Mediation credentialing: what about mediation trainers?

questions for the mediation fieldMuch discussion has taken place of late about credentialing or certifying mediators or what it means to prepare mediators for competent practice. All too often, number of hours of mediation training serves as proxy for proficiency and skill.  That is certainly the case in Massachusetts, which has a law protecting mediation communications from disclosure in court only if the mediation is conducted by a mediator who has, among other things, completed at least 30 hours of training. Recently mediators in Massachusetts considered increasing those hours from 30 to 40, although discussions stalled out and are now on hold.

Time and again I have heard Massachusetts mediators defend this provision, arguing that it protects the public.  In reality, it does not. Why? Two reasons. One, the 30 hours were pulled from thin air – an arbitrary number made up by the drafters of the Massachusetts law. And two, mediation trainers and training programs that prepare mediators for private practice are unregulated. Just as anyone can hold themselves out as a mediator in private practice, so, too, can anyone hold themselves out as a trainer of mediators. Quality of programs vary widely; some programs are good and some are not. Even if a mediator has 30 or 40 or 400 hours of training, where’s the assurance that any of that training was conducted by competent, knowledgeable instructors?

As we discuss what it takes to prepare individuals to become effective mediators, we must also be willing to look at what it takes to prepare individuals to teach or train mediators.

6 responses to “Mediation credentialing: what about mediation trainers?

  1. I coach, support and mentor new mediation trainers to deliver accredited / certificated six day mediation programmes. Each time I work with a new trainer it refreshes the scale and privilege of this undertaking. The course takes learners on a challenging and affecting journey. Trainers need to be suitably qualified and experienced in learning management as well as subject matter experts in mediation. Our accreditation is externally validated through an independent awarding body recognised in the UK by the Qualifications and Curriculum Framework. This body is all about learning and development. Some courses are ‘accredited’ within the industry e.g.: by a mediation body or host mediation organisation. How do they ensure quality and accountably on learning processes?
    Thanks Diane for nudging this issue to the fore.
    Steve Hindmarsh

  2. Hi Diane,

    Good question re: mediator trainers. I’m just starting out on my own journey of mentoring other mediators so this question caught my attention.

    I recently got exposed to the library of videos; an extensive collection of interviews with well-known mediators. What struck me going through all those interviews was the incredibly diverse ways mediators think about, and deliver, their services. It makes me think that an interdisciplinary, systems thinking approach to preparing mediation trainers/teachers would not be out of place, at least as an appreciative starting point! And following on that thought, creating a collage from video shorts (on would provide terrific backdrop/content for assisting other mediators with their self-exploration and development as mediators!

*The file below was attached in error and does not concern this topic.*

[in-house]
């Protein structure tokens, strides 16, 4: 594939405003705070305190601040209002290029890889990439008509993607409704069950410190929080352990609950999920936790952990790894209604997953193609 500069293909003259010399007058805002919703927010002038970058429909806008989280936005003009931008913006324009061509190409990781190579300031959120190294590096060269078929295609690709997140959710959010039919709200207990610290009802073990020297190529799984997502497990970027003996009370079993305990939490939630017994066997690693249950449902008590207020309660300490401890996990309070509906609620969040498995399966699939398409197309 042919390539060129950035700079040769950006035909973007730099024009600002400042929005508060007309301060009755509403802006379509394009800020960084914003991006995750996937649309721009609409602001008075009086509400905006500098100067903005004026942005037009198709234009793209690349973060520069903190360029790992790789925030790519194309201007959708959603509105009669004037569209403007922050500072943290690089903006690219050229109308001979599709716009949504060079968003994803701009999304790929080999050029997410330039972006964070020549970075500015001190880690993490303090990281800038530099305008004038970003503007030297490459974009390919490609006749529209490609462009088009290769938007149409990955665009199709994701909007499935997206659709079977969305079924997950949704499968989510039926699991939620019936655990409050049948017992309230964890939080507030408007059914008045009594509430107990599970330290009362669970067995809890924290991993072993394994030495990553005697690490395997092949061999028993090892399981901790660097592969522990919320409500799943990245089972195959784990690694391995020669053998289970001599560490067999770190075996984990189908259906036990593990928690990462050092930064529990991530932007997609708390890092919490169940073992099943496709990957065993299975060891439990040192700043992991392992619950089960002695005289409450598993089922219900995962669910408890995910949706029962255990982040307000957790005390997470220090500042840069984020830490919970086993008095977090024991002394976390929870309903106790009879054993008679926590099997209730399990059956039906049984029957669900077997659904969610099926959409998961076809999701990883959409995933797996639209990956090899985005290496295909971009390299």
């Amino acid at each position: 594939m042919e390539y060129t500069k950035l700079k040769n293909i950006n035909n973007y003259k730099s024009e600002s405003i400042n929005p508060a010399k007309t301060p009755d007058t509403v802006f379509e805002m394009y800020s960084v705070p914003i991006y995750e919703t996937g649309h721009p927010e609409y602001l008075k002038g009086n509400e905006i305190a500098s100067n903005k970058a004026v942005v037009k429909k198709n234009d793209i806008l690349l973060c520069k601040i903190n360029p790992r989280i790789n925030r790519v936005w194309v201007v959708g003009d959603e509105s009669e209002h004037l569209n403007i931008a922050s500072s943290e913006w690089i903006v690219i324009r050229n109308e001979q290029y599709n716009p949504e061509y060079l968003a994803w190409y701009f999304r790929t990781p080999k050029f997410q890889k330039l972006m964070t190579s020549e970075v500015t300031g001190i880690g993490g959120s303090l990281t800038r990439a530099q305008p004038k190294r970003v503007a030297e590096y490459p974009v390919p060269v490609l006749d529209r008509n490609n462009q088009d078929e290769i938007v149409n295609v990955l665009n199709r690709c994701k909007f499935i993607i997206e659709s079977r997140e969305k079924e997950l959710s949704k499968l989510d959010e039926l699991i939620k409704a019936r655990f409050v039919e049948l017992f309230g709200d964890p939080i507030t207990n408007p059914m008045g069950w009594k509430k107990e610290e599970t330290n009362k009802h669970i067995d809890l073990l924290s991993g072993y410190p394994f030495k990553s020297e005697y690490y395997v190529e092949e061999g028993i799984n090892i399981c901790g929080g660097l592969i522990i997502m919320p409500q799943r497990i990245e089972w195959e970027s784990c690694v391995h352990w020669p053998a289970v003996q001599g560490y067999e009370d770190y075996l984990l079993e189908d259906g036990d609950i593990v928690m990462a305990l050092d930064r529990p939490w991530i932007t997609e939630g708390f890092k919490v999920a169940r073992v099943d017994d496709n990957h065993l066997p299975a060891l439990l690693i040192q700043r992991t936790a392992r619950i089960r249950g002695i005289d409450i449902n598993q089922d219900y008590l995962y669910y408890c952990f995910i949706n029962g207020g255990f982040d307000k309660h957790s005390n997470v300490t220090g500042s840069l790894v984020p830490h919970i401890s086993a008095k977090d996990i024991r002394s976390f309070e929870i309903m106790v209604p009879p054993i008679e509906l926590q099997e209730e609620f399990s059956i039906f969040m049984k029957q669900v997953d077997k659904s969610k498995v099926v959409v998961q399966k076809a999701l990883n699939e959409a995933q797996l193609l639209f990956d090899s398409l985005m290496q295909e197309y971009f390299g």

3. Diane Levin

    Steve, you make me wish that I had the opportunity to see your own work as a trainer. Like you, I learn a great deal when I co-train or attend trainings taught by others. Cross-pollination and exposure to the work of others is critical. Unfortunately, there are programs I know of that work in a vacuum. Not healthy. Great points – I’m glad you took time to comment.

    Ben, I appreciate the reminder of this terrific resource made available. And what a good idea that collage would be. I hope my friends at are listening. Jim? John? You guys out there? What do you think? Thanks, Ben, I appreciate it.

  4. As I prepare to present a free one-day training on basic interest-based bargaining to a non-profit organization, I’m questioning myself: Am I qualified to do this? While part of me is excited about the opportunity to share what I believe to be valuable information, part of me is feeling: Yikes. . .I am not worthy!! I think back to my kung fu days (seriously): Even at the very beginner level, once we learned a specific skill, we were then instructed to teach that skill to a less experienced training partner. Throughout my years of training in, competing in, and teaching kung fu and self-defense, I came to realize this was an immensely important part of both learning and teaching. I’m hoping this concept might apply to my capability to share what I know about conflict analysis/management in a way that’s helpful. (Admittedly, I’m still thinking “YIKES!” Thanks for bringing up this topic.

  5. Matt Fenichel

    I’m not sure how one might combine two blog entries to respond to both at once, but I’ll cue all in here: I have on my screen side by side the June 3rd blog regarding Mediation Certification being back on track….( on track to derail no doubt) and this discussion of credentialing trainers to train in the subject of mediation.

    I had been mediating since 1980 with great desire to be only the very best I could be for the involved parties. My earliest training came from life, followed by a basic course through the BBB and later through another program offered in conjunction with the ABA. I sought out as many opportunities to train as I could possibly find and afford.